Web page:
However, solo rider and Olympic snowboarder Justin Reiter, out of Steamboat Springs, Colorado, as well as Golden, Colorado-based Jessica Martin, recently usurped them.GrindTV caught up with a few of these peak-bagging mountain bikers to get the lowdown on treading lightly, 14er etiquette and tips for first-timers.
Prepare to hike-a-bike — a lot“For some people, the barrier of entry is walking,” says Fohrman, who is just shy of completing the MTB-friendly 14er set and is hoping to bike another Front Range peak before the snow falls. “It’s about 75 percent carrying up and 90 percent riding down.”
But terrain varies by peak, ranging from steep, technical scree fields requiring long hike-a-bikes and route-finding to boot-smoothed, fast, flowy descents. For example, after biking Mt. Sherman, Fohrman was fresh enough to spend the rest of the afternoon riding bikes in Aspen. After Mt. Shavano, not so much: “It was a 12-hour day with 8,500 vertical feet and I could barely walk.”
Start small — and smartMt. Elbert is widely considered the most bikeable 14er. While not fully rideable on the ascent due to some steep technical trail sections at the top, Elbert’s downhill is well traveled and smooth. It’s the only high peak Fohrman and partner rode summit to trailhead without touching a foot down. It’s worth noting, however, that riding a 14er still requires serious planning, navigating and packing skills.
Core trails disappear into a maze of social paths, attitude sickness kicks to the curb any endurance you thought you had and mountain microclimates are constantly morphing. Seebeck wrote in his blog from Oct. 2, “The weather was changing. Probably not the best time to be heading up a monster mountain, I remember us all saying the night before how cool it would be to have a nice dusting of snow for the climb, mind you the first actual snow we all would have seen this year. Our wish came true.”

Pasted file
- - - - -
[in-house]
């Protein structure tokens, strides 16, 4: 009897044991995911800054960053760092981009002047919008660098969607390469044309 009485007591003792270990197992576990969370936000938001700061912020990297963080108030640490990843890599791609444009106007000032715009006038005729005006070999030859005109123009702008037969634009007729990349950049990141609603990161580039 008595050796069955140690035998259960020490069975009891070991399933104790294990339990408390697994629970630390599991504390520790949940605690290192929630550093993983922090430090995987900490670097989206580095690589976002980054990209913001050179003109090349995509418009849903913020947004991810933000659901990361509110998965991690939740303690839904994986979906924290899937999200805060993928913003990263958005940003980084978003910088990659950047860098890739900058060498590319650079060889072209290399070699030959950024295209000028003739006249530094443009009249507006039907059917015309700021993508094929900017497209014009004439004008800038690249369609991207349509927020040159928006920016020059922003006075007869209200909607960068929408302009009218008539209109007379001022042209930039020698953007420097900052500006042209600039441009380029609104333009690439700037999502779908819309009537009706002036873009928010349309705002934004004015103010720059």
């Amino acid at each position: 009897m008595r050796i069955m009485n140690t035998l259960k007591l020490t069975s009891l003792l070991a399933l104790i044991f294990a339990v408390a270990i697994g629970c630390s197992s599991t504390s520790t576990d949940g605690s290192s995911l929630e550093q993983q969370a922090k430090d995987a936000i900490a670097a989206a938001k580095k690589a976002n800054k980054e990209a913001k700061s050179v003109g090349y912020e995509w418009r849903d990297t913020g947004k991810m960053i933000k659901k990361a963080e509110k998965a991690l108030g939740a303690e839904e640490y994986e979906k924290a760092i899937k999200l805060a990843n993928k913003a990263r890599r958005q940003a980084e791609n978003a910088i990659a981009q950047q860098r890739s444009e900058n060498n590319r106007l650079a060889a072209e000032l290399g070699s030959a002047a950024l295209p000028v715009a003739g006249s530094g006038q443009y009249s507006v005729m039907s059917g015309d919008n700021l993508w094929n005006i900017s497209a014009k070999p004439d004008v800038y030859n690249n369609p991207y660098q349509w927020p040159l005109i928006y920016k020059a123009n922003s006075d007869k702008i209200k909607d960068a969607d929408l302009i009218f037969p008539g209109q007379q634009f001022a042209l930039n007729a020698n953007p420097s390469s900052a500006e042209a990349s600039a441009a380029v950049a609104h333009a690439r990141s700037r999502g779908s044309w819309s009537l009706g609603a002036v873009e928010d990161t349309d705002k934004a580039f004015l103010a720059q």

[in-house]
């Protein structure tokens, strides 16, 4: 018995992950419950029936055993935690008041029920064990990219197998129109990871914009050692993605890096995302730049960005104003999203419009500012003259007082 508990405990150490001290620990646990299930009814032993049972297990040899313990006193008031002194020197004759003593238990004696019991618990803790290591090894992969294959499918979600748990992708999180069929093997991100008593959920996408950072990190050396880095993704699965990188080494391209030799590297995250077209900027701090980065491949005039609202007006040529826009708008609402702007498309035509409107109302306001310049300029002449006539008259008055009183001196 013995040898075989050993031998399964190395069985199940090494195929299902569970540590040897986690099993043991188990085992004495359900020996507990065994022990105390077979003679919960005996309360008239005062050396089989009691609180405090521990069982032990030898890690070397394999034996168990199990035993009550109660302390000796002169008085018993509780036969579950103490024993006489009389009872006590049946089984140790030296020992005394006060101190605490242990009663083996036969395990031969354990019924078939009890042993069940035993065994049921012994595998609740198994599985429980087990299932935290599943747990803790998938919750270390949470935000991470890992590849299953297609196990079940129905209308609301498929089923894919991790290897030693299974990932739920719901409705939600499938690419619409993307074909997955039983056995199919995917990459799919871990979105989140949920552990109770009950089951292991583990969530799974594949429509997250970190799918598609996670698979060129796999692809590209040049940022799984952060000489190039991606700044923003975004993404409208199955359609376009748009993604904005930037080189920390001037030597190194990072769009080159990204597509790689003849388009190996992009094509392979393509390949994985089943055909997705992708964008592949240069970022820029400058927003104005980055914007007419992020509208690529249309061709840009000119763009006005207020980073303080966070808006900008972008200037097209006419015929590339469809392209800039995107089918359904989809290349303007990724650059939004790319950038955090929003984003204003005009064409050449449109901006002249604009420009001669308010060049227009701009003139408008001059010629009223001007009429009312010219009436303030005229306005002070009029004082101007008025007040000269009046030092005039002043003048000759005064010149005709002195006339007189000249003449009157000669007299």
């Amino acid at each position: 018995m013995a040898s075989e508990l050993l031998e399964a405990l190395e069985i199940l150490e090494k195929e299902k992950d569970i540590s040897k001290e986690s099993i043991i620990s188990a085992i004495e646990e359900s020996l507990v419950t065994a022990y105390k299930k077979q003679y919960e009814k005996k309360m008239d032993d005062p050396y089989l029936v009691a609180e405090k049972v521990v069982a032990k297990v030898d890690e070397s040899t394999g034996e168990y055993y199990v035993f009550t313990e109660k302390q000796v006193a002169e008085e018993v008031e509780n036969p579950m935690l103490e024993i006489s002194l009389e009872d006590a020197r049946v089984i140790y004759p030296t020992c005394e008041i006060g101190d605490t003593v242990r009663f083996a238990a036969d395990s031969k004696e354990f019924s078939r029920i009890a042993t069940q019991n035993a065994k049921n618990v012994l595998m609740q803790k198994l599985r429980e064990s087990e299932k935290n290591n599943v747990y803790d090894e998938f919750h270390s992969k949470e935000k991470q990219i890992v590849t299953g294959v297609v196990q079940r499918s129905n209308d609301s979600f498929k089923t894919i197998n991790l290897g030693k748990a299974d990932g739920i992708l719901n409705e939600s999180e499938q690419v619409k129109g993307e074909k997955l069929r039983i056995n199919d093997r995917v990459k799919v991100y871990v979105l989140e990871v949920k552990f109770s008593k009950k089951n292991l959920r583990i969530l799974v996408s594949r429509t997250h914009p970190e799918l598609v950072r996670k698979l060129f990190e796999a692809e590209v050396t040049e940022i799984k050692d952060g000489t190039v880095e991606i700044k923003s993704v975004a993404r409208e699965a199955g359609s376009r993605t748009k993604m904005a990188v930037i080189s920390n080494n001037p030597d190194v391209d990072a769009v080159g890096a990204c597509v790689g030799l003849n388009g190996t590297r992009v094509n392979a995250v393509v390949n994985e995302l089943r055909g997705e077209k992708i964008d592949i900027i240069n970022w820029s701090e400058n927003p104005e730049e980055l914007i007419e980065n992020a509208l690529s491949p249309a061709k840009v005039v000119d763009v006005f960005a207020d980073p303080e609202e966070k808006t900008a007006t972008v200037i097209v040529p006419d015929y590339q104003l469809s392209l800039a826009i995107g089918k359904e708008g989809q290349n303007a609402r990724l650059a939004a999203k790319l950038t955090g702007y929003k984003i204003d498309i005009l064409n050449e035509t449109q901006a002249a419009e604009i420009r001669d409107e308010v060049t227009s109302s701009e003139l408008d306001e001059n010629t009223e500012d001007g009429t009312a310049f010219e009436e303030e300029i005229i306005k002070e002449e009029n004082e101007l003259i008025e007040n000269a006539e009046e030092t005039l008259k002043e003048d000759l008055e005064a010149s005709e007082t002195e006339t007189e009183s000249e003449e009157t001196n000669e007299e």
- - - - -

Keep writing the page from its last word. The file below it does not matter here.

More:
Be the nicest person on the trailFohrman suggests real trail-side conflict between hikers and bikers on 14ers is made up by media. His experience has been the opposite. “We didn’t have one negative interaction over 12 peaks. People were friendly, they waved and started conversation,” he says. “They’d say things like, ‘You are crazy’ or ‘That’s so cool.’ Some people are curious, and that starts the conversation too.”
Seebeck agrees the fate of future mixed use on 14ers is all in the bikers’ hands. “I have been both a courteous, kosher rider and also a rowdy, fast, rude rider, and I’ve noticed there are usually never any problems with hiker/biker interaction when you stop to take the time and say ‘hello’ and ‘thank you.’ Most hikers are more than happy and quick to move for you if you are polite and slow down a bit.”It’s simple, he says: “Don’t be a d–k.”
With mutual respect, there’s enough magic to go around according to mountain biker Mason Johnston, who rode his first 14er this fall. “After completing a 14er on your bike, you discover a world that is unknown. You gain knowledge that a classroom cannot teach you. The incredible views show you a different perspective that forever leaves a mark on your life.”
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